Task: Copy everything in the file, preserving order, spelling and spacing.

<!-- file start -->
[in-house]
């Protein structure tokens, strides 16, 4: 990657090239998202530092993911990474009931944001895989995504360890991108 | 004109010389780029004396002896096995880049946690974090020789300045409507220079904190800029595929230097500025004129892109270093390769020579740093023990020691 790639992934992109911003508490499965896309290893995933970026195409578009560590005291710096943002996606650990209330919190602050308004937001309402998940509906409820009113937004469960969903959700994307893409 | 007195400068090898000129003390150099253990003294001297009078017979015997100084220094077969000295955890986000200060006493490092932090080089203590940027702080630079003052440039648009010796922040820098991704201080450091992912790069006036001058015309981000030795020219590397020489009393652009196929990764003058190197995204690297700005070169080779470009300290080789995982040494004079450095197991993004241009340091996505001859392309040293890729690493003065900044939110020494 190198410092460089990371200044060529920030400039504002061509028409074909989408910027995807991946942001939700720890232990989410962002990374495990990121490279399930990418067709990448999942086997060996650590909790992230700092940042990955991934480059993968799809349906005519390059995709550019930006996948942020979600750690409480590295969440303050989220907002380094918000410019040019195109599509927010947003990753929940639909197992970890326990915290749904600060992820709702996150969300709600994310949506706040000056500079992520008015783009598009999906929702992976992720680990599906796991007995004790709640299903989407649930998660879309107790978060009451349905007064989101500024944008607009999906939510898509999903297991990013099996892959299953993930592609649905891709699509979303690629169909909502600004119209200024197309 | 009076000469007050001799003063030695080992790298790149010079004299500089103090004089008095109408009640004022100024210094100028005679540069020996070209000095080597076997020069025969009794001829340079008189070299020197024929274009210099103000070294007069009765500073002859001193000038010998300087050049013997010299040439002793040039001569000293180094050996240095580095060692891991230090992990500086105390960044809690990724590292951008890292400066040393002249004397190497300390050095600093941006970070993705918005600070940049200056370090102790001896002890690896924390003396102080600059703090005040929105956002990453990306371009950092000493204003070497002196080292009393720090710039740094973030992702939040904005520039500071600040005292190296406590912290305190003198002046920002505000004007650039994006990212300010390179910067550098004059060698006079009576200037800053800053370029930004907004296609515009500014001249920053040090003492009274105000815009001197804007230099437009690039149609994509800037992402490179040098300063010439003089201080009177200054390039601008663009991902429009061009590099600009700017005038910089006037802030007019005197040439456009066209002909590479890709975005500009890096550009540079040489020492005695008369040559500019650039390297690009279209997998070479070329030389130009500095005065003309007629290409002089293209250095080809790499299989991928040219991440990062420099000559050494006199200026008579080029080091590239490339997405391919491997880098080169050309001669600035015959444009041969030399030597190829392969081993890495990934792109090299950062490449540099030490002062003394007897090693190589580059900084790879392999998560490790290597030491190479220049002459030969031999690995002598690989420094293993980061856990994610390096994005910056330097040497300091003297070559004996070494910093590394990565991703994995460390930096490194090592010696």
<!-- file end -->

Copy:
[in-house]
């Protein structure tokens, strides 16, 4: 990657090239998202530092993911990474009931944001895989995504360890991108 | 004109010389780029004396002896096995880049946690974090020789300045409507220079904190800029595929230097500025004129892109270093390769020579740093023990020691 790639992934992109911003508490499965896309290893995933970026195409578009560590005291710096943002996606650990209330919190602050308004937001309402998940509906409820009113937004469960969903959700994307893409 | 007195400068090898000129003390150099253990003294001297009078017979015997100084220094077969000295955890986000200060006493490092932090080089203590940027702080630079003052440039648009010796922040820098991704201080450091992912790069006036001058015309981000030795020219590397020489009393652009196929990764003058190197995204690297700005070169080779470009300290080789995982040494004079450095197991993004241009340091996505001859392309040293890729690493003065900044939110020494 190198410092460089990371200044060529920030400039504002061509028409074909989408910027995807991946942001939700720890232990989410962002990374495990990121490279399930990418067709990448999942086997060996650590909790992230700092940042990955991934480059993968799809349906005519390059995709550019930006996948942020979600750690409480590295969440303050989220907002380094918000410019040019195109599509927010947003990753929940639909197992970890326990915290749904600060992820709702996150969300709600994310949506706040000056500079992520008015783009598009999906929702992976992720680990599906796991007995004790709640299903989407649930998660879309107790978060009451349905007064989101500024944008607009999906939510898509999903297991990013099996892959299953993930592609649905891709699509979303690629169909909502600004119209200024197309 | 009076000469007050001799003063030695080992790298790149010079004299500089103090004089008095109408009640004022100024210094100028005679540069020996070209000095080597076997020069025969009794001829340079008189070299020197024929274009210099103000070294007069009765500073002859001193000038010998300087050049013997010299040439002793040039001569000293180094050996240095580095060692891991230090992990500086105390960044809690990724590292951008890292400066040393002249004397190497300390050095600093941006970070993705918005600070940049200056370090102790001896002890690896924390003396102080600059703090005040929105956002990453990306371009950092000493204003070497002196080292009393720090710039740094973030992702939040904005520039500071600040005292190296406590912290305190003198002046920002505000004007650039994006990212300010390179910067550098004059060698006079009576200037800053800053370029930004907004296609515009500014001249920053040090003492009274105000815009001197804007230099437009690039149609994509800037992402490179040098300063010439003089201080009177200054390039601008663009991902429009061009590099600009700017005038910089006037802030007019005197040439456009066209002909590479890709975005500009890096550009540079040489020492005695008369040559500019650039390297690009279209997998070479070329030389130009500095005065003309007629290409002089293209250095080809790499299989991928040219991440990062420099000559050494006199200026008579080029080091590239490339997405391919491997880098080169050309001669600035015959444009041969030399030597190829392969081993890495990934792109090299950062490449540099030490002062003394007897090693190589580059900084790879392999998560490790290597030491190479220049002459030969031999690995002598690989420094293993980061856990994610390096994005910056330097040497300091003297070559004996070494910093590394990565991703994995460390930096490194090592010696």